Chinese Painting or Wood Block Print?

Discussion in 'Art' started by Shunkpenn, Mar 28, 2020.

  1. Shunkpenn

    Shunkpenn Member

    Spending some time during our "home shelter" experience going through some of my hoarding collection. I picked this large scroll painting up a few years ago and never completed my research. Looking for some more opinions as to whether it is an actual painting or wood block print. Any thoughts are appreciated. Stay healthy!

    IMG_3115.jpg IMG_3114.jpg IMG_3113.jpg IMG_3111.jpg
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  2. flipper

    flipper Striving to face adversity with tact and humor

    Could you show us the entire picture? What is the size?
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  3. Shunkpenn

    Shunkpenn Member

    The measurements are 55"x 23.5". Here is another pic. IMG_3116.jpg
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  4. KikoBlueEyes

    KikoBlueEyes Well-Known Member

    I see what you mean. It has that painted in after the fact look.
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  5. aaroncab

    aaroncab in veritate victoria

    Depicts Guan-yin, I think.
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  6. Robert Walker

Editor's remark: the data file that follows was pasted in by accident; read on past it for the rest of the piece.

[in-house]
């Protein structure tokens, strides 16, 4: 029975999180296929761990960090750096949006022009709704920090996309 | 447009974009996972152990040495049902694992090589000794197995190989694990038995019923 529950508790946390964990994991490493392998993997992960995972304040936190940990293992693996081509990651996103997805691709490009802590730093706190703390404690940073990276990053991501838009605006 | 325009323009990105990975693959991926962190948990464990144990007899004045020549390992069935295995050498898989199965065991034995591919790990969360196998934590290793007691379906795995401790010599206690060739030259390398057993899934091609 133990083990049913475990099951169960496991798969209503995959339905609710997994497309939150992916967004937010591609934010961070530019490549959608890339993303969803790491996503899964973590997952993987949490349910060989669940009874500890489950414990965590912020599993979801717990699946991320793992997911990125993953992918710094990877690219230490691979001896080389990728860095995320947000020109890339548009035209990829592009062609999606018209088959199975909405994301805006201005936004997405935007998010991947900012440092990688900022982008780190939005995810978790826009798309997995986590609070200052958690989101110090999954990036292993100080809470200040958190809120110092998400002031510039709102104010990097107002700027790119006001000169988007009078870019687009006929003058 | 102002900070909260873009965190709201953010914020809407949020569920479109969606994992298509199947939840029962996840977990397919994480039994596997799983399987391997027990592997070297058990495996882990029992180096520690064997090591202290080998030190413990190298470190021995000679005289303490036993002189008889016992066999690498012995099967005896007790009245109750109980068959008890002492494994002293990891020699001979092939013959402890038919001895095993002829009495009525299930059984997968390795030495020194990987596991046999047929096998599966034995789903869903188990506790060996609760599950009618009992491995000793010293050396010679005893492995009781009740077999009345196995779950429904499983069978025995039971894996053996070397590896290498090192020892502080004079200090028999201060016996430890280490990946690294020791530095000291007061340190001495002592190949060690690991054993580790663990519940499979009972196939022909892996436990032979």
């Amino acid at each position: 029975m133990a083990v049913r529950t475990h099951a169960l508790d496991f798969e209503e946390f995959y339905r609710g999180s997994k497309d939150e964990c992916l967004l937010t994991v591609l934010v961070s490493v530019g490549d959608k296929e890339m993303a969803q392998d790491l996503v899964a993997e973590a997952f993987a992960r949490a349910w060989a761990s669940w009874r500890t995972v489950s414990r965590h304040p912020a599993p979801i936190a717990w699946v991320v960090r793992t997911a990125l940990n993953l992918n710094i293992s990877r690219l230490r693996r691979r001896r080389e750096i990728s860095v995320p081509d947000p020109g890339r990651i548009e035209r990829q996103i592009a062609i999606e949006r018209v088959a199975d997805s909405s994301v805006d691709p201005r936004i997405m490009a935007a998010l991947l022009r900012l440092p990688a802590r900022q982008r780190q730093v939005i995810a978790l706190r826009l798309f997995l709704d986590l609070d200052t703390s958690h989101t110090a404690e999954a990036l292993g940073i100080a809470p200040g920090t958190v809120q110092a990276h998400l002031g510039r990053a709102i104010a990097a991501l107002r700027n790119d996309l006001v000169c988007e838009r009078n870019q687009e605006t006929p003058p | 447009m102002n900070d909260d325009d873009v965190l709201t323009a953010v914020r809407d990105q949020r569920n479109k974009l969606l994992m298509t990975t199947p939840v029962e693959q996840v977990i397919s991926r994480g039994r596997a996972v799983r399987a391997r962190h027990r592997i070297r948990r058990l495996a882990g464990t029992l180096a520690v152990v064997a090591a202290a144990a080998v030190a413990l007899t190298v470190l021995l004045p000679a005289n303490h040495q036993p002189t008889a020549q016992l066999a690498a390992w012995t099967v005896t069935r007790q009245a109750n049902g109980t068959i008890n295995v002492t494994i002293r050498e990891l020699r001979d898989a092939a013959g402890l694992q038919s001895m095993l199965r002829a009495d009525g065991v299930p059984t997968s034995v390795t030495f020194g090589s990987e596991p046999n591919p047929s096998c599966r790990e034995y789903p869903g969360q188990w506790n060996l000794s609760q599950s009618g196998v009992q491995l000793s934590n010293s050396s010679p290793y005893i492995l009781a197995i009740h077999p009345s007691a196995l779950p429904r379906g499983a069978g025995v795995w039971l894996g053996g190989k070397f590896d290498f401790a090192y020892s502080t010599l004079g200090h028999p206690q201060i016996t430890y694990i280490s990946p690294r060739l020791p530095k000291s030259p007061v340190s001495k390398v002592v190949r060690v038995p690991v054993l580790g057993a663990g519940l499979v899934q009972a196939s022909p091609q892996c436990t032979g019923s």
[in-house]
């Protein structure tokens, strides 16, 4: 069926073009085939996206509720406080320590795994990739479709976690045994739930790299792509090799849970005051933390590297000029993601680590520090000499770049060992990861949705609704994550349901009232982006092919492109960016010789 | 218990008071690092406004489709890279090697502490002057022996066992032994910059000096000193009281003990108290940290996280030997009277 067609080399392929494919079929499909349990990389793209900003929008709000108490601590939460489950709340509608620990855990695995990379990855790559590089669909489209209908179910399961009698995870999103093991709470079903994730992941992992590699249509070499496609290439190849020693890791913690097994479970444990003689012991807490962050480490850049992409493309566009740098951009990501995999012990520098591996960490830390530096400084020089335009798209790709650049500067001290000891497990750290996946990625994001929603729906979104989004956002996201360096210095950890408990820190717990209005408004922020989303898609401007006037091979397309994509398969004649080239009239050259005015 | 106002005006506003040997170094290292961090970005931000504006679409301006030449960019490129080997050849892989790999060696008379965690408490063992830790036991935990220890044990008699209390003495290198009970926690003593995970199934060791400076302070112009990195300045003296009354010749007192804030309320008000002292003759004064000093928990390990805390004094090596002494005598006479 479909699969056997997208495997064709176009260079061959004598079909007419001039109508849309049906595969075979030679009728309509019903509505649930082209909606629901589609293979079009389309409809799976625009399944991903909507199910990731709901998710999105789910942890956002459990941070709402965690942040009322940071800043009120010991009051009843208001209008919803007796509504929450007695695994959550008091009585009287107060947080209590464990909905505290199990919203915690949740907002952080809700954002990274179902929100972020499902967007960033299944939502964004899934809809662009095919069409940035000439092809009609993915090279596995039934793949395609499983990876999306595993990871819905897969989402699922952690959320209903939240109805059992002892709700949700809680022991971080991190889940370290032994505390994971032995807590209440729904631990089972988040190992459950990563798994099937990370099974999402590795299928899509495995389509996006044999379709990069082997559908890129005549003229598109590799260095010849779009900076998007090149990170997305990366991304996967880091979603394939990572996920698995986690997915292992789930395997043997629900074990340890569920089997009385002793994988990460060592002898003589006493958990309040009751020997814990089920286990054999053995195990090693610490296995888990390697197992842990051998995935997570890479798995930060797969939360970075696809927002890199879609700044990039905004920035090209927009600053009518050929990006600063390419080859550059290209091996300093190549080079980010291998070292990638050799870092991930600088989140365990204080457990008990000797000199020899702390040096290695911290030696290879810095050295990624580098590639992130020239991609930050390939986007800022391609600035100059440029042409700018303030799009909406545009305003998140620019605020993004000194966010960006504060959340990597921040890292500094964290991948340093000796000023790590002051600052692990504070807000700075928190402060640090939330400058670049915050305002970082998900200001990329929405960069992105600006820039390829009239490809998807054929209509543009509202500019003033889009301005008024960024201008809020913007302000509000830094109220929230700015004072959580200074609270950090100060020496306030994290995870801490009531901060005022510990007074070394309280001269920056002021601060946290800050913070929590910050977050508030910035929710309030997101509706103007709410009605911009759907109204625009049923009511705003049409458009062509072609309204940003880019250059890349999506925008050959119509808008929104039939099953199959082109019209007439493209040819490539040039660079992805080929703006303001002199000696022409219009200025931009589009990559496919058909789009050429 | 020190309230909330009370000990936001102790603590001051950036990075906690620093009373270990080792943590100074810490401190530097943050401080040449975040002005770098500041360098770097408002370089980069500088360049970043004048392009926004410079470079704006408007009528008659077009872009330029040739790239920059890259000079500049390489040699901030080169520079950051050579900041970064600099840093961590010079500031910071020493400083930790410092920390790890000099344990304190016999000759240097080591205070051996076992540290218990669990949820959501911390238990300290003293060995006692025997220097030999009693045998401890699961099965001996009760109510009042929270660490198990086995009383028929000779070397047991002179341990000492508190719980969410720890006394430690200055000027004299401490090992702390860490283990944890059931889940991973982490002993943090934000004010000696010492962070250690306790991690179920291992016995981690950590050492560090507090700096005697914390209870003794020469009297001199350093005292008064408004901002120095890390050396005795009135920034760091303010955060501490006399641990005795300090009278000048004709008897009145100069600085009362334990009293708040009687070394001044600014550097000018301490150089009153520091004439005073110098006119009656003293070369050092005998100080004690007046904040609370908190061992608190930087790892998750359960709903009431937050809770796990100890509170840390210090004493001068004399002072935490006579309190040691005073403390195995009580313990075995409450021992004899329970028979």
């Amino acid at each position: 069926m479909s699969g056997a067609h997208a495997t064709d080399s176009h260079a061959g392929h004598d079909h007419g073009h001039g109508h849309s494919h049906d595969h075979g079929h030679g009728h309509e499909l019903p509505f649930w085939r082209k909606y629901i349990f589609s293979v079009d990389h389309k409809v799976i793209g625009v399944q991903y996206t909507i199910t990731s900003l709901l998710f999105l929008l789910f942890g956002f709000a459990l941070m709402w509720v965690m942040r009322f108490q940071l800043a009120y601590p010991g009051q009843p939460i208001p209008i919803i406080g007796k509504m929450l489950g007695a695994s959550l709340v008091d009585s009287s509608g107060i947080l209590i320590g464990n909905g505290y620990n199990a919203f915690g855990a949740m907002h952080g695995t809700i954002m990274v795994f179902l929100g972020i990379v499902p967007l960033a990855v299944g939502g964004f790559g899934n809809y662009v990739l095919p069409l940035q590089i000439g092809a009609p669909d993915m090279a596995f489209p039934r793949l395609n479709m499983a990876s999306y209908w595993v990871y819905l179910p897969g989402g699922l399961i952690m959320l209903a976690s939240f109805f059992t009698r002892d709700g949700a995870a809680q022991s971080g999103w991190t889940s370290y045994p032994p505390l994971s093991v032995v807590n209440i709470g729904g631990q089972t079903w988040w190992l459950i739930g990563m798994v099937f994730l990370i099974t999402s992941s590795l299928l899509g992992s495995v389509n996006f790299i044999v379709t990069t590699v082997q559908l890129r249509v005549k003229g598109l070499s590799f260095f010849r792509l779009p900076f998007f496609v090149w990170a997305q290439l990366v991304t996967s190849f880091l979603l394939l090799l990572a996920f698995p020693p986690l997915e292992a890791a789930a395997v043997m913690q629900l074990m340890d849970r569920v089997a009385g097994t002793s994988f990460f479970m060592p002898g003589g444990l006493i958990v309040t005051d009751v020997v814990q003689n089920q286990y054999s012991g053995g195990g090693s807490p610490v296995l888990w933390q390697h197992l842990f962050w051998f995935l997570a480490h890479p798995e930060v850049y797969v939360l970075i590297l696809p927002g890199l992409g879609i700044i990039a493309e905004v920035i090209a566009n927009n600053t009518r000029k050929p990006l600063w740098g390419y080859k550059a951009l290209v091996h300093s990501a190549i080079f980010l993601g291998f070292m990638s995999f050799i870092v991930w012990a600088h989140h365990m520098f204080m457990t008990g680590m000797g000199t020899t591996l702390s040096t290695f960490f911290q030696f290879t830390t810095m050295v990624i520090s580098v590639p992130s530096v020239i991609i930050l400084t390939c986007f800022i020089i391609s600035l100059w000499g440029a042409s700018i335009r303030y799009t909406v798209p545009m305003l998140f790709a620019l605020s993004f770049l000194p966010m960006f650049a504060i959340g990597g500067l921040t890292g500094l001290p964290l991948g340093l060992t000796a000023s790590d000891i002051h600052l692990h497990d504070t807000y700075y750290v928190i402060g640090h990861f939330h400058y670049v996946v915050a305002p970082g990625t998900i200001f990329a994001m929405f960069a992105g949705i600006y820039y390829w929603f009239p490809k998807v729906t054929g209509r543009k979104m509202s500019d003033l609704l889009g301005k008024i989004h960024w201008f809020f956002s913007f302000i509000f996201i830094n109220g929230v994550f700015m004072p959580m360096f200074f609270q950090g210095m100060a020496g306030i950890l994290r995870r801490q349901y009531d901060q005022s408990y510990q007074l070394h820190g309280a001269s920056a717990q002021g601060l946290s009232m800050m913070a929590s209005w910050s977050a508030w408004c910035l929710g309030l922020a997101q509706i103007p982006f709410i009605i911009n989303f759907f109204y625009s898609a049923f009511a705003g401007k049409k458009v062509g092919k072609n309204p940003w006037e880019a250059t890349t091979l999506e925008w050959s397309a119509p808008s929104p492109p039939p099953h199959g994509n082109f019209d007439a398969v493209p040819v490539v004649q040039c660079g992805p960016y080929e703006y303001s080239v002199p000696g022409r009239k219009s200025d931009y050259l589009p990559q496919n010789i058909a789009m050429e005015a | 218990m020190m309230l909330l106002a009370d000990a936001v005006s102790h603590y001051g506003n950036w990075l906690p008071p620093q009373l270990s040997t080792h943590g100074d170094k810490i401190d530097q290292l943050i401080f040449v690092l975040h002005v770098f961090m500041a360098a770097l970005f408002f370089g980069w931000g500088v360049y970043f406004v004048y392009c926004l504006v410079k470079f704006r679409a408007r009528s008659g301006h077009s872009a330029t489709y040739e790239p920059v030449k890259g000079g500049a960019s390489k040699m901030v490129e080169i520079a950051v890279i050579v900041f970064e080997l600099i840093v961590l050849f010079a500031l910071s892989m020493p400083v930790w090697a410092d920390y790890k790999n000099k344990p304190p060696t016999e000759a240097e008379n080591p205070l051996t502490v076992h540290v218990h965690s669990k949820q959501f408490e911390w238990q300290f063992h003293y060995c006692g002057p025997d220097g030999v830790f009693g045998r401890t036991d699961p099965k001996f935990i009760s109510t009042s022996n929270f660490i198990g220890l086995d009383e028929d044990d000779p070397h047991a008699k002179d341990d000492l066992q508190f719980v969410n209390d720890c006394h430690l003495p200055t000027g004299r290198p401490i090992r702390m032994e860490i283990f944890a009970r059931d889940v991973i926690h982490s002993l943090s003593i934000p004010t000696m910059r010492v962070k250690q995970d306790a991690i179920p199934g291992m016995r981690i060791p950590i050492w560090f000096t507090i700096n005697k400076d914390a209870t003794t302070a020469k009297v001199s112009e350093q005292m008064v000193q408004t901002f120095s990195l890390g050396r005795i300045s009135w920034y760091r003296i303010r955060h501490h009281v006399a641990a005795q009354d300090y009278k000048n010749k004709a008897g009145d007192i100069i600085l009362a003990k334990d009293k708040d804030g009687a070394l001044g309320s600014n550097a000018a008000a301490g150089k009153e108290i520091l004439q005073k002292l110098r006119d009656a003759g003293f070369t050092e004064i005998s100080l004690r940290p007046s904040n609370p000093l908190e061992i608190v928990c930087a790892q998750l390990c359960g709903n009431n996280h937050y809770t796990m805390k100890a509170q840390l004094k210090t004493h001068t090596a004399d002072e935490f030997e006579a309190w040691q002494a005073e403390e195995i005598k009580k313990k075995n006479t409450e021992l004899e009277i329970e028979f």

Robert Walker Love to learn...

    Hi Shunkpenn,

    Looking at your photo's closely I noticed a 'pattern' on the paper at the sides. It is 'cut off' by a vertical straight line. (See photo, I enhanched/messed around with a crop of a pic to make it more visible.) This is usually and very likely an indication, that it is a print; a stone or block was used. The pressure on the paper tends to create a straight line, like seen on you picture . Also what might be fun/good to do to get more info on what the depiction is of. (And possible find others online.) I personally would try is use the google translate app and use the option of using you camera. You aim it at the text and it gets translated! (See photo, left icon.)

    Last but not least, of you have a magnifying glass, that will give you a lof of info. If you don't know what to look for, or just want to learn more about recognizing a type of print, this is a very useful and informative site: All the best, Robert.

    fullsizeoutput_2e89.jpeg fullsizeoutput_2e8a.jpeg Take care, Robert.
  7. KikoBlueEyes

    KikoBlueEyes Well-Known Member

    Excellent information. Thank you so much!
  8. Shunkpenn

    Shunkpenn Member

    Thanks Robert...never used that app. I will give it a try. Also, here is another pic of the back of the scroll.